Committee hopes to create a ‘walkable’ city
Marlborough – As gas prices continue to rise, commuters and vacationers around the country are abandoning their SUVs for traditional transportation methods, like walking and biking, and opting for local entertainment. Members of the Conservation Commission, who have been conducting surveys this summer to determine how much city residents have used local bike and walking paths as well as open spaces, have been encouraged by recent data collected.
Northborough resident Ben Krouse, a recent Algonquin Regional High School graduate, is conducting the surveys. Krouse is working as an intern with Conservation Commissioner Priscilla Ryder. He is studying biology at the University of New England and said he returned to the area this summer to gain some environmental experience.
After spending the day at the Assabet River Rail Trail doing 15-minute head counts, Krouse was pleased with the average.
"That's nearly 50 people per hour during the middle of the week on a hot Tuesday," he said.
"A lot of people use the rail trail and the other paths throughout the day," Ryder said.
The goal of the city, stated in a five-year open space and recreation plan that went into place five years ago, was to start making Marlborough a "walkable" city.
With both short- and longterm projects in the plan coupled with the continued growth of the city's open space, the city and the Conservation Commission are currently re-establishing a new five-year action plan.
"It might take 10 or 15 years to accomplish [the goal]," Ryder said.
Right now, the city owns and maintains seven conservation areas with existing trails that Krouse has been studying.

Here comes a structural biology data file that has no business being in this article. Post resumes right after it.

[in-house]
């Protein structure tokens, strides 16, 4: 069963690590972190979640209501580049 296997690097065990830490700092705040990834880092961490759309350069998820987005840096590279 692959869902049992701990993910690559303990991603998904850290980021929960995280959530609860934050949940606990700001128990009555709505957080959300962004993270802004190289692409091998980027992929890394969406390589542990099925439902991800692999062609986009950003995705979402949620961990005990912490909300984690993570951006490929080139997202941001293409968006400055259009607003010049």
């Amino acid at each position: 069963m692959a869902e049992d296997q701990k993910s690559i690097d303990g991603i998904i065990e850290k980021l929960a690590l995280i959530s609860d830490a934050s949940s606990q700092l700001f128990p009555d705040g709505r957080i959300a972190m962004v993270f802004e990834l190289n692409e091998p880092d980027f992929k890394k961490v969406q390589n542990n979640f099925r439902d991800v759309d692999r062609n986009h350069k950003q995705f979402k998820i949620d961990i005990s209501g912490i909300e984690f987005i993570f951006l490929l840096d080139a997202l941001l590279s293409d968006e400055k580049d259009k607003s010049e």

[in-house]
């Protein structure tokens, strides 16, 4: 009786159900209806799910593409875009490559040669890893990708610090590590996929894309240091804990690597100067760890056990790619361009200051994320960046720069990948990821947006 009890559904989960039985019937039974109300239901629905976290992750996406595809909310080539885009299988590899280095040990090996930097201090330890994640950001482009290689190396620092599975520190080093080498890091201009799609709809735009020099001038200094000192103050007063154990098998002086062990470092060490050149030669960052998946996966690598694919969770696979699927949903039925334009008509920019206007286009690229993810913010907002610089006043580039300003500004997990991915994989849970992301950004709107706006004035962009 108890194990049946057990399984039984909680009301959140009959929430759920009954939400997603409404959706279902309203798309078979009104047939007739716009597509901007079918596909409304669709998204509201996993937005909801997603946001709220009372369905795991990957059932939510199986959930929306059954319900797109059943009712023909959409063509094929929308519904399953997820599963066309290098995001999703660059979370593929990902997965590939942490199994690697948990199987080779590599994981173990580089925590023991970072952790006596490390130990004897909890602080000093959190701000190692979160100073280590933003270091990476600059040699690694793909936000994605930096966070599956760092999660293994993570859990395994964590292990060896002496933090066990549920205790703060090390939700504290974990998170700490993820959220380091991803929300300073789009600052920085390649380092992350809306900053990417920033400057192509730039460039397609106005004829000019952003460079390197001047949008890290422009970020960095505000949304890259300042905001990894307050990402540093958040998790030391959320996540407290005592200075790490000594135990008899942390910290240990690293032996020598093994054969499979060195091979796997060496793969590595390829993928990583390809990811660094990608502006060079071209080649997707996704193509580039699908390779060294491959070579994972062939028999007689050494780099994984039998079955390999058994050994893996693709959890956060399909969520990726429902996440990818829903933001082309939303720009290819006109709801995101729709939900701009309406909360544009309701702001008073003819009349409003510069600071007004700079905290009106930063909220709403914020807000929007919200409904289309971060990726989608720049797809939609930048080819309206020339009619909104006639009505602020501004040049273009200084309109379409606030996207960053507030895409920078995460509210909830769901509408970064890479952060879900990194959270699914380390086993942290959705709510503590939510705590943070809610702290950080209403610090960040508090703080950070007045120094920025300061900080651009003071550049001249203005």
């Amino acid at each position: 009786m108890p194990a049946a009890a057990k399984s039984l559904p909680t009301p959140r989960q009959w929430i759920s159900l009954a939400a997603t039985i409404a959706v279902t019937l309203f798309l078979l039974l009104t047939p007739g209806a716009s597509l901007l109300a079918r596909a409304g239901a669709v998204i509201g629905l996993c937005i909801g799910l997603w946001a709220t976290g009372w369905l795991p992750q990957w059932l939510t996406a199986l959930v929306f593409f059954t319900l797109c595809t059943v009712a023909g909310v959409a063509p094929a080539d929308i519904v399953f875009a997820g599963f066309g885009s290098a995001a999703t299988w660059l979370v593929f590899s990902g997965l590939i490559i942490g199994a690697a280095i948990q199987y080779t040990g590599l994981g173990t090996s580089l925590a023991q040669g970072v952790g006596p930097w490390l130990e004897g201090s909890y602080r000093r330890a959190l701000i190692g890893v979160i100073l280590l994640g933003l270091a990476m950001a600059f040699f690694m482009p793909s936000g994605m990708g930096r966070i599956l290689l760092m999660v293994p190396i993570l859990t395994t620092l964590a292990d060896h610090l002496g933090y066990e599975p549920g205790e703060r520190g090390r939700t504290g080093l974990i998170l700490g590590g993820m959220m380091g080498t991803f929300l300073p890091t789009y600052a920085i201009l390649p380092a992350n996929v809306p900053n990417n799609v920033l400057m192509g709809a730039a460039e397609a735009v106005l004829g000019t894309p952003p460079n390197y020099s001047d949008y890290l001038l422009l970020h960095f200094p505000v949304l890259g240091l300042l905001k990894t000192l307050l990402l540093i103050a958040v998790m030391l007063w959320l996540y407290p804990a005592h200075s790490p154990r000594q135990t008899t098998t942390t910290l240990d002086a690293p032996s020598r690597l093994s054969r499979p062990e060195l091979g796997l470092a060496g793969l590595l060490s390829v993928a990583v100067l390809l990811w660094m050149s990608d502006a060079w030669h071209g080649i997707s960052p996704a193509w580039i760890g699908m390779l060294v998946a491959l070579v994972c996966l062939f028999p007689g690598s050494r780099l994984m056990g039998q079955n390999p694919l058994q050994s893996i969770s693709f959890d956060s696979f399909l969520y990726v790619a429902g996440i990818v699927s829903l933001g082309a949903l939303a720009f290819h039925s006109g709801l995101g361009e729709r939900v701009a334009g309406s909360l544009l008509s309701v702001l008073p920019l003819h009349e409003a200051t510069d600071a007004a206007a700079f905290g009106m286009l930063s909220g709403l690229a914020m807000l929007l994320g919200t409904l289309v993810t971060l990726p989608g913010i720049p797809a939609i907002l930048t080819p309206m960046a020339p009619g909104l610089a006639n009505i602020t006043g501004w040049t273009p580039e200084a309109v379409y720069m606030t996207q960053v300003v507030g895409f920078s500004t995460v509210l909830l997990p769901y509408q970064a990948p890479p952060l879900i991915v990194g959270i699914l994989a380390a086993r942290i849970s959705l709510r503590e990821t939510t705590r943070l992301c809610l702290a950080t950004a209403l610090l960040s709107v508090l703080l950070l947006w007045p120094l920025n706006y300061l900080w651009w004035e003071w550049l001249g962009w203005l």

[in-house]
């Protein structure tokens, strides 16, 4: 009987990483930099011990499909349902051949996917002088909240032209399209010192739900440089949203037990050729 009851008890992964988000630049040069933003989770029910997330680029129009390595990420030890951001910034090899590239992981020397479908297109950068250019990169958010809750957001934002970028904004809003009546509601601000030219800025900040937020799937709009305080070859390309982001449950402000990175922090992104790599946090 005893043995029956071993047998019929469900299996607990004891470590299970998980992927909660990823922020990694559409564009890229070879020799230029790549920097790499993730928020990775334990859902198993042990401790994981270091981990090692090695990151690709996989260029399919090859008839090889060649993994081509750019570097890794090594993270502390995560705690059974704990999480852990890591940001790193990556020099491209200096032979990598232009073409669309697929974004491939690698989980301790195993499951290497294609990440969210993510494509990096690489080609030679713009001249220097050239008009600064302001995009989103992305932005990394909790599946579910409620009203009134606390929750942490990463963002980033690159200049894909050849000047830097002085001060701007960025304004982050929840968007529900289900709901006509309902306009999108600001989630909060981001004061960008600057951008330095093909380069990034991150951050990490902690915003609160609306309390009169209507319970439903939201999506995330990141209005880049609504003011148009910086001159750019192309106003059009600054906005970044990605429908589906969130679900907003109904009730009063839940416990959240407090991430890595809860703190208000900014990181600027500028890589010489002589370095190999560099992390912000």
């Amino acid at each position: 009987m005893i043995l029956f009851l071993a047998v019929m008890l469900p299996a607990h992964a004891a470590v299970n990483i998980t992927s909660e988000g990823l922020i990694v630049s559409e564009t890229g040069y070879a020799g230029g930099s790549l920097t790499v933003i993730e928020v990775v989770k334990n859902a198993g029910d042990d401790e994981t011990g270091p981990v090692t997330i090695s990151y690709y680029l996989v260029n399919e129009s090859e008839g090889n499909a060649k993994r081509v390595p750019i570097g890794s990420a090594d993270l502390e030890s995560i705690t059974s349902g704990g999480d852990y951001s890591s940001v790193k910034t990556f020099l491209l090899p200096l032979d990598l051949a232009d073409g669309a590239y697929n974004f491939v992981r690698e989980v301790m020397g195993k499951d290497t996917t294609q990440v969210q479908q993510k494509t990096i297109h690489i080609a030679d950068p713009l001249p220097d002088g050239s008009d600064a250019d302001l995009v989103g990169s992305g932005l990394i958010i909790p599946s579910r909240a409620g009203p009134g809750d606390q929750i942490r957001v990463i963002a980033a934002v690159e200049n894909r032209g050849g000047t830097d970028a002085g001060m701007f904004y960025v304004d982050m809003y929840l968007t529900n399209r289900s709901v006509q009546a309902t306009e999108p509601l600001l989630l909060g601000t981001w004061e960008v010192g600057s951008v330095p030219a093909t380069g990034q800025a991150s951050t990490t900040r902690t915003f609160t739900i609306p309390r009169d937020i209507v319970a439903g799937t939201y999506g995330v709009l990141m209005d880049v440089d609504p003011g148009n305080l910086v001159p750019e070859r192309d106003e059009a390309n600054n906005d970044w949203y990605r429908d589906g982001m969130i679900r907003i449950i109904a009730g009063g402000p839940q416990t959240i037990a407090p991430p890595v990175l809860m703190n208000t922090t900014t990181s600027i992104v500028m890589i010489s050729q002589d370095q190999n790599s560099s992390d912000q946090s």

"The idea is to interconnect these trails between the city's woodlands and sidewalks," Ryder said. "We envisioned that if you walk five or 10 minutes in Marlborough you would get to a trail."
The master plan of connecting the city by wooded and paved walkable areas means that now when roads are reconstructed, the creation of these paths is taken into consideration. Acknowledging that there will be a few areas where this might not work, Ryder was pleased that the city figured in walking
" paths when they recently redesigned Concord Road.
"We made a link between Concord Road and Ghiloni Park, which is the city's largest recreation area," Ryder said.
"You can walk from Ghiloni Park to the Desert Conservation Area, … which is nearly the Hudson town line," Krouse said.
Ryder, who has been working with a 17-member committee, will launch the plans for the next five years in September. She explained that the city has been supportive of the committee's eff orts.
"The city councilors have been conscious of maintaining a balance … They understand if you build, you should save," Ryder said.
As part of the Conservation Commission's eff orts to promote walkable areas, it is hosting a series of summer walks. Krouse, who is leading the walks, explained that the city has several hidden natural sanctuaries. One of his favorite spots that he recommends checking out is the Desert Conservation Area, which is very sandy and supports scrub oaks.
"It is a diff erent type of landscape that you do not typically see in this region of the state," he said. "It is like the Cape."
Armed with fun facts about the wildlife, like fishers, that inhabit the area, both Krouse and Ryder are hopeful that residents will join them on one of the scheduled guided tours.
"Marlborough has a lot to offer … Get outside and explore," Krouse said.
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